It’s hard to believe that it has only been seven months since the introduction of new regulations requiring all peer-to-peer lenders to have detailed wind-down plans.
Few would have thought that just a few months later, the sector would be facing its toughest test to date – a test that may well result in a few unexpected wind-downs.
The coronavirus pandemic took everyone by surprise, and its impact will be felt for many years to come. Already, the pandemic and subsequent lockdown has taken its toll on small- and medium-sized enterprises (SMEs), property development, property investment, and the consumer credit market. And of course, these just happen to be four areas which are served by the P2P market.
Rising defaults are expected, as small business-owners are forced to shutter or restructure, and investor caution could result in a slowdown of investment into P2P platforms.
Each of these scenarios could result in real harm being done to P2P platforms. Luckily, most platforms have proven quick to adapt to the new normal of the post-pandemic world, and to date the P2P world has been doing an impressive job of protecting investor money while supporting beleaguered borrowers.
But in off-record calls with a number of advisers and administrators, Peer2Peer Finance News has learned that some platforms are weighing their options, and even considering some form of a managed wind-down.
This could involve a partial wind-down of an under-performing product, or a restructuring where the platform switches its focus towards a different income stream. Some borrowers may be moved to other platforms, and some investors may be asked to accept lower target returns, or longer term times.
Whatever happens in the P2P sector, it is extremely unlikely that we will see another Lendy-sized platform failure. In the year-and-a-bit since Lendy went under, there has been a regulatory overhaul of the P2P sector. The Financial Conduct Authority (FCA) has acted swiftly to safeguard any future P2P investors from financial harm, and this strategy included the introduction of stringent wind-down measures last year.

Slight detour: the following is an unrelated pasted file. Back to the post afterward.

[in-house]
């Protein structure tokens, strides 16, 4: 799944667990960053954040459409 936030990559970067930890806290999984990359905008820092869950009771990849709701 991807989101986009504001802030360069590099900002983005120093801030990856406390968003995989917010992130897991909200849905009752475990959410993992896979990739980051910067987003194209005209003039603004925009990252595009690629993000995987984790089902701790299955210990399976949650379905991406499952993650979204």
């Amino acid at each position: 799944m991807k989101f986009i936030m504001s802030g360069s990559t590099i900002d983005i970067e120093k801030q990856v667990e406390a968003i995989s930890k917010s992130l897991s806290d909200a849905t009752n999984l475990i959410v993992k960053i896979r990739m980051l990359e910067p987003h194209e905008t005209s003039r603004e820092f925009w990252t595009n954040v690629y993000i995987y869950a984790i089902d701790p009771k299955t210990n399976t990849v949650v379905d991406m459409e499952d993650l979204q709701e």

At the time, these regulations represented an enormous investment of time, energy, and money from the platforms. But in hindsight, the FCA’s insistence that each platform has a pre-determined wind-down plan makes perfect sense. With their ‘worst-case scenario’ already mapped out, struggling platforms can turn their attention towards alternative options, such as placing restrictions on borrowing and lending activity; or seeking institutional backing.
Read more: Coronavirus could lead to platform closures
But it is worth remembering that when it comes to regulation, there is no fixed end point. Regulations evolve to meet the challenges of the time, and the P2P sector has already shown itself to be capable of taking quick and meaningful action when needed. Last year’s regulations were implemented with relatively little fuss, in a relatively short period of time. The new challenge will be to update and expand on these wind-down plans as a recession looms on the horizon.
Hopefully, the very existence of the FCA-approved wind-down plans will help prevent a few unnecessary platform closures, and ensure that the P2P sector continues to thrive in 2020 and beyond.